Researchers at the National Institute of Biomedical Genomics, Kalyani, and ACTREC, Tata Memorial Centre, Mumbai have identified five biomarkers for lymph node metastasis in oral cancer. Two of the biomarkers are heritable DNA changes while three are somatic DNA alterations. Patients can be spared of lymph node dissection in the absence of the biomarkers.
By looking out for five biomarkers, it is now possible to tell in advance if a person with oral cancer of the gum and cheek has lymph node metastasis even before surgery is undertaken, a study has found. The ability to correctly predict absence/presence of lymph node metastasis in oral cancer patients is 80-90% based on the five biomarkers, a team led by Prof. Partha Majumder from the National Institute of Biomedical Genomics, Kalyani, West Bengal, has found.
As a result, an oral cancer patient can be spared of a neck dissection to investigate if the cancer has spread to the lymph nodes in case the five biomarkers are absent. Lymph node dissection increases morbidity. However, if the patient tests positive for even one biomarker then an aggressive treatment would be required. An oral cancer patient with cancer spread to the lymph node has a 50% lower chance of survival for five years or more compared with patients in whom it has not spread to the lymph node.
In oral cancer patients, the cancer cells tend to commonly spread to the lymph node in the neck. But not all oral cancer patients have the tendency for the cancer to spread to other organs (metastasis). “We posited that oral cancer patients who have lymph node metastasis possess DNA alterations in specific genes that provide cancer cells the ability to spread. These DNA alterations are different from those that cause the primary cancer, and these alterations arise independent of the stage of cancer,” says Prof. Majumder.
So in some patients, the cancer would have spread to the lymph node even at an early stage of oral cancer, while in some patients with advanced (T4 stage) oral cancer, the cancer would not have spread.
To find out what determines lymph node metastasis in oral cancer patients, the team studied two groups of patients — those with lymph node metastasis and those with advanced oral cancer but without lymph node metastasis. Totally, 72 patients belonging to these two groups were studied by a team led by Dr. Rajiv Sarin, Director of Advanced Centre for Treatment, Research and Education in Cancer (ACTREC), Tata Memorial Centre, Mumbai and co-author of the paper.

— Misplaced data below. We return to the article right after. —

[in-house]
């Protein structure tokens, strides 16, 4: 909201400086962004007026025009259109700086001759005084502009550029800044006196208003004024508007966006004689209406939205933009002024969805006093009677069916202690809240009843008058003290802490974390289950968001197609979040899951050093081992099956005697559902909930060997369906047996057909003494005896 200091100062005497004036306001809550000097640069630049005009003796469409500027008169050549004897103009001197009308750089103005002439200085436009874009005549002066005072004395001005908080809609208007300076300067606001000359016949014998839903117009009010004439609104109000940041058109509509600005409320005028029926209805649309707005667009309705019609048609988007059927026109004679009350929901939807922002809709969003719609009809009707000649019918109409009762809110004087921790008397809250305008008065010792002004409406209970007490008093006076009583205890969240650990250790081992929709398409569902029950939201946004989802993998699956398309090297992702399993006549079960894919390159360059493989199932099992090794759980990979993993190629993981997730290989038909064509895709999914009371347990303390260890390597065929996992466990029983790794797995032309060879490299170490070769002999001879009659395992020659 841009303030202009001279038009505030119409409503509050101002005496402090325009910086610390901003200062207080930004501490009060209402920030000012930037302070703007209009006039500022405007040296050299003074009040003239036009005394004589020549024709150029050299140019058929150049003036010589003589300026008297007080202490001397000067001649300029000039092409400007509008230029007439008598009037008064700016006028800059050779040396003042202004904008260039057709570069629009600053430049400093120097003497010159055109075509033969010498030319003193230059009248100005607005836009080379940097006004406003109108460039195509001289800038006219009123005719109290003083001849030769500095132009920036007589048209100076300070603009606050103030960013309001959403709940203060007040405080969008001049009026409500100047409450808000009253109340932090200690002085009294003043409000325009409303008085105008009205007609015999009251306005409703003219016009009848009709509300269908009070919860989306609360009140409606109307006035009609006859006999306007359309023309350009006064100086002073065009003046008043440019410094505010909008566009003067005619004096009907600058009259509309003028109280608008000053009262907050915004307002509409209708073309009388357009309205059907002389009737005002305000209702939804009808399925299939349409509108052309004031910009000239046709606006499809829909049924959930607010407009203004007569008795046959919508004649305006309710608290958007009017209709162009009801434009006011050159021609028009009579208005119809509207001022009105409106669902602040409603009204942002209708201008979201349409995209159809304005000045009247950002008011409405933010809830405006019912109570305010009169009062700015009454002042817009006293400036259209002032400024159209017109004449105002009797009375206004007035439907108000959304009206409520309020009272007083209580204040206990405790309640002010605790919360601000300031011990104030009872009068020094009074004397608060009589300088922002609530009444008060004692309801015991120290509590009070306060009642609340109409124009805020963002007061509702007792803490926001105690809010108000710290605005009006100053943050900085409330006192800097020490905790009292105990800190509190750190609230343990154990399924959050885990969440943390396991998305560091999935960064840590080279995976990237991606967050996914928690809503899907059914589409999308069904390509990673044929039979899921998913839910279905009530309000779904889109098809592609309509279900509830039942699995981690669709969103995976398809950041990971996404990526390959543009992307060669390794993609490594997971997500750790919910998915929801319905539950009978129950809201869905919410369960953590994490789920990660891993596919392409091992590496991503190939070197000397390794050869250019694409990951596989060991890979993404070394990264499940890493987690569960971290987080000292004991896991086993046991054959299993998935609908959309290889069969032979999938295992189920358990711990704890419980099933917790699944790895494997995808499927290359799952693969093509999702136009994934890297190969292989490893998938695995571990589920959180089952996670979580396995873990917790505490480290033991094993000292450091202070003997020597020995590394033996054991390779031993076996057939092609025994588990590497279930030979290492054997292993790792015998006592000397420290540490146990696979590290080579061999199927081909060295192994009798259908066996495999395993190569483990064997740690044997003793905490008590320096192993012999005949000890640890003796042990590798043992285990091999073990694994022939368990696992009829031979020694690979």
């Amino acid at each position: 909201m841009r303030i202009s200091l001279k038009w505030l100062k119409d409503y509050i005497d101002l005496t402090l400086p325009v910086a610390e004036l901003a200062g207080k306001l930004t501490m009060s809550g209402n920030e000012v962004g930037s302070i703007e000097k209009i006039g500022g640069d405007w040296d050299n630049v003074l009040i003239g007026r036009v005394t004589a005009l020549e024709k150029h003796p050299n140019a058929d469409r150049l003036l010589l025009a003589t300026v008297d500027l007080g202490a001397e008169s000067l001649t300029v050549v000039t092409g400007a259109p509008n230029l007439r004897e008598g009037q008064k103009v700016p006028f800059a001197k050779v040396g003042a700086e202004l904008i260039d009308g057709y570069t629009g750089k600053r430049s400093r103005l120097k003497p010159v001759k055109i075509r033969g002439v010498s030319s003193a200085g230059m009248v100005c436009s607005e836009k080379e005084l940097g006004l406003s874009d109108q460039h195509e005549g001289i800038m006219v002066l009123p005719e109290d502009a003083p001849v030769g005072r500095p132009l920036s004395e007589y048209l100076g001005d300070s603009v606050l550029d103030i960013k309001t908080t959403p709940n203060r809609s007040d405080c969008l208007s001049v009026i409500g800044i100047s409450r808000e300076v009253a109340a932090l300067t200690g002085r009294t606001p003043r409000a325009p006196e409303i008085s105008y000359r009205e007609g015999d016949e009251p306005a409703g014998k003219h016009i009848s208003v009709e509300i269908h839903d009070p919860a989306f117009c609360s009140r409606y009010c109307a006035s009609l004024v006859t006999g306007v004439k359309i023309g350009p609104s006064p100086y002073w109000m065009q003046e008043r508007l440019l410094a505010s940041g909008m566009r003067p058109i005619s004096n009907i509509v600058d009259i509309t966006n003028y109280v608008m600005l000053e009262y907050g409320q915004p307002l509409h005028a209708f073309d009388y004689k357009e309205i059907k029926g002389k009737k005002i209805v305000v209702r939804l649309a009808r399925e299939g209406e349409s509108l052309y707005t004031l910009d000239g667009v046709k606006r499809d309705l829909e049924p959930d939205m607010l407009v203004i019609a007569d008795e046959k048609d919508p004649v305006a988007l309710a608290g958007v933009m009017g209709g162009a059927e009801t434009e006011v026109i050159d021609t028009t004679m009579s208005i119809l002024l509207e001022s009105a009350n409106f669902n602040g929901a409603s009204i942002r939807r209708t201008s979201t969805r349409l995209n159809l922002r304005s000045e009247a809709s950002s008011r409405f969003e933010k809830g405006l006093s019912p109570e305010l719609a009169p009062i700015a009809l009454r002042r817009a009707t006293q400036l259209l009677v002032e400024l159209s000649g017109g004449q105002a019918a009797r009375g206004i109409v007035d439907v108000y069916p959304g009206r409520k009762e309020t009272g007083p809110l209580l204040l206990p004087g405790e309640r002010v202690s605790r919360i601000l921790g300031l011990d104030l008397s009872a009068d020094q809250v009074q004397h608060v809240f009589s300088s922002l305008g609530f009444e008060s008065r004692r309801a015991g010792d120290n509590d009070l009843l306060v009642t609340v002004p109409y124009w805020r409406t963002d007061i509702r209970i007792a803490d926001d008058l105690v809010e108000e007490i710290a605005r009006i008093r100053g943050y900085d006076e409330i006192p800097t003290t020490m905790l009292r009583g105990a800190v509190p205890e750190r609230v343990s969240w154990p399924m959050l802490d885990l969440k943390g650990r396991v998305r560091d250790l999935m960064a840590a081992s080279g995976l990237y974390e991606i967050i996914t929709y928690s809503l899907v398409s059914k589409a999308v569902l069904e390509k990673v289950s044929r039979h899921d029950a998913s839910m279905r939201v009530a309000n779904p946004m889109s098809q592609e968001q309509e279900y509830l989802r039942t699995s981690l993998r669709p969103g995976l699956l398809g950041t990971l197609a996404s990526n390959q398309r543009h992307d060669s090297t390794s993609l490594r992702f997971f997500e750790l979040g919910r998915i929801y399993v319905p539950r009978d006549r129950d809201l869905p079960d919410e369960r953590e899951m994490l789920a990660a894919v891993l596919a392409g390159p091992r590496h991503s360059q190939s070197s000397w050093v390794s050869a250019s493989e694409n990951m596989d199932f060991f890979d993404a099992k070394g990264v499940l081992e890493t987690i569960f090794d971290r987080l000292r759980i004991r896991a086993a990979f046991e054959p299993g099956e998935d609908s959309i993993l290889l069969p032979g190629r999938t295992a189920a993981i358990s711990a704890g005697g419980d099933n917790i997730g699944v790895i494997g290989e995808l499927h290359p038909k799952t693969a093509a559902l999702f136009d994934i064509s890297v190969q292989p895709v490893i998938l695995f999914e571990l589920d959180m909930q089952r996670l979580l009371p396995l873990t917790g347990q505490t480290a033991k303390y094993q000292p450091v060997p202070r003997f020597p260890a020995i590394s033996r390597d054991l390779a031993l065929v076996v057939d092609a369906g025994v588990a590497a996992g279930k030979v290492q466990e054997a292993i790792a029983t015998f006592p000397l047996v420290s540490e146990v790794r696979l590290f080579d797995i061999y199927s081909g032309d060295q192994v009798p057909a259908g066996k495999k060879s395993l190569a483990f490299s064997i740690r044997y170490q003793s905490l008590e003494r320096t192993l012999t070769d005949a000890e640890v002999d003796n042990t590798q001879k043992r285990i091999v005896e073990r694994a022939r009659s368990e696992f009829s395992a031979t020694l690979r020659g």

The team found that lymph node metastasis was associated with five genomic features or biomarkers. The results were published in the journal International Journal of Cancer.
Five genomic biomarkers
There are five genomic features or biomarkers of lymph node metastasis in oral cancer patients. Two of these are rare, heritable DNA changes in BRCA2 and FAT1 genes. The remaining three are non-heritable (somatic) DNA alterations. The somatic DNA alterations can occur in genes belonging to three different pathways — mitotic G2/M cell-cycle pathway, homologous recombination (HR) and non-homologous end joining (NHEJ) DNA-repair pathways.
The protein product of FAT1 gene functions as an adhesion molecule that keeps the cells together. In the case of cancer, cellular adhesion property is sometimes lost and the cells tend to spread. “Our finding that rare alterations in FAT1 are found in metastatic oral cancer is comprehensible, but new,” Prof. Majumder says. “Also, our finding that some rare alterations in BRCA2, which cause breast cancer, can also cause metastasis is novel.”
A cell duplicates to produce two daughter cells. Many genes are involved in this cell-cycle pathway, called mitotic G2/M pathway. If DNA of one or more genes of this pathway is altered, then many adverse cellular events take place. Most importantly, chromosomes become unstable and abnormal chromosomal changes occur, eventually leading to metastasis. “We have mapped DNA alterations in genes that belong to the mitotic G2/M pathway in oral cancer patients and have found that altered genes of this pathway promote lymph node metastasis,” says Dr. Nidhan Biswas, the first author of the paper.
When two major pathways — homologous recombination and non-homologous end joining — of DNA damage repair machinery gets perturbed, cells tend to behave abnormally. “We have found that DNA alterations in oral cancer patients that can be mapped to these pathways promote lymph node metastasis,” he says. “So, metastasis in oral cancer is not promoted by a unique event.”
“The results have to be validated in a larger patient cohort,” says Dr. Sarin. “We have enrolled many patients to validate the results of this study. Besides TMC, the validation has to be done at other centres in India too.”
“We have found that a patient who presents without lymph node metastasis survives longer disease-free after standard treatment for oral cancer than one with metastasis of the lymph node. Therein lies the importance of our work,” says Prof. Majumder.